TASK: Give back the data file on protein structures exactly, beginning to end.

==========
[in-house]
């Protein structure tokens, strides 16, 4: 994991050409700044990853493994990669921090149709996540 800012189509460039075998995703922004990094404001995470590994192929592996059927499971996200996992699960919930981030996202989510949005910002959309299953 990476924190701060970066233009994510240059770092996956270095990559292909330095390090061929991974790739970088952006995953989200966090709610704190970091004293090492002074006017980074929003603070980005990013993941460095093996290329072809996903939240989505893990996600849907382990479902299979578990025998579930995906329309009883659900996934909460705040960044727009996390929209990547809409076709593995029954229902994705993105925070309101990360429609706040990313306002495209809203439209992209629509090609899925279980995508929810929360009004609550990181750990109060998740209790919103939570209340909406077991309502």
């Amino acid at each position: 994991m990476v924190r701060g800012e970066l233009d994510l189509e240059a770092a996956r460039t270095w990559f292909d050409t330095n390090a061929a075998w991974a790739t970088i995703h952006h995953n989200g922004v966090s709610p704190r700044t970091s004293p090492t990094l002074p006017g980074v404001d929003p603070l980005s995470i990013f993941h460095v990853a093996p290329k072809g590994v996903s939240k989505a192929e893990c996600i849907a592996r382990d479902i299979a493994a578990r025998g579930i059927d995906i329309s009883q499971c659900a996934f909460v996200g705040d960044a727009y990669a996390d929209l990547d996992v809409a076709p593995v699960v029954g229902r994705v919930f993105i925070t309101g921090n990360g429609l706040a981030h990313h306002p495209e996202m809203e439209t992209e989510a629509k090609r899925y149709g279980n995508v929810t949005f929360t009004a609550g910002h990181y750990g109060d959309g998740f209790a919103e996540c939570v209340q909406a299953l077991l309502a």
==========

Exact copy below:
[in-house]
């Protein structure tokens, strides 16, 4: 994991050409700044990853493994990669921090149709996540 800012189509460039075998995703922004990094404001995470590994192929592996059927499971996200996992699960919930981030996202989510949005910002959309299953 990476924190701060970066233009994510240059770092996956270095990559292909330095390090061929991974790739970088952006995953989200966090709610704190970091004293090492002074006017980074929003603070980005990013993941460095093996290329072809996903939240989505893990996600849907382990479902299979578990025998579930995906329309009883659900996934909460705040960044727009996390929209990547809409076709593995029954229902994705993105925070309101990360429609706040990313306002495209809203439209992209629509090609899925279980995508929810929360009004609550990181750990109060998740209790919103939570209340909406077991309502």
């Amino acid at each position: 994991m990476v924190r701060g800012e970066l233009d994510l189509e240059a770092a996956r460039t270095w990559f292909d050409t330095n390090a061929a075998w991974a790739t970088i995703h952006h995953n989200g922004v966090s709610p704190r700044t970091s004293p090492t990094l002074p006017g980074v404001d929003p603070l980005s995470i990013f993941h460095v990853a093996p290329k072809g590994v996903s939240k989505a192929e893990c996600i849907a592996r382990d479902i299979a493994a578990r025998g579930i059927d995906i329309s009883q499971c659900a996934f909460v996200g705040d960044a727009y990669a996390d929209l990547d996992v809409a076709p593995v699960v029954g229902r994705v919930f993105i925070t309101g921090n990360g429609l706040a981030h990313h306002p495209e996202m809203e439209t992209e989510a629509k090609r899925y149709g279980n995508v929810t949005f929360t009004a609550g910002h990181y750990g109060d959309g998740f209790a919103e996540c939570v209340q909406a299953l077991l309502a």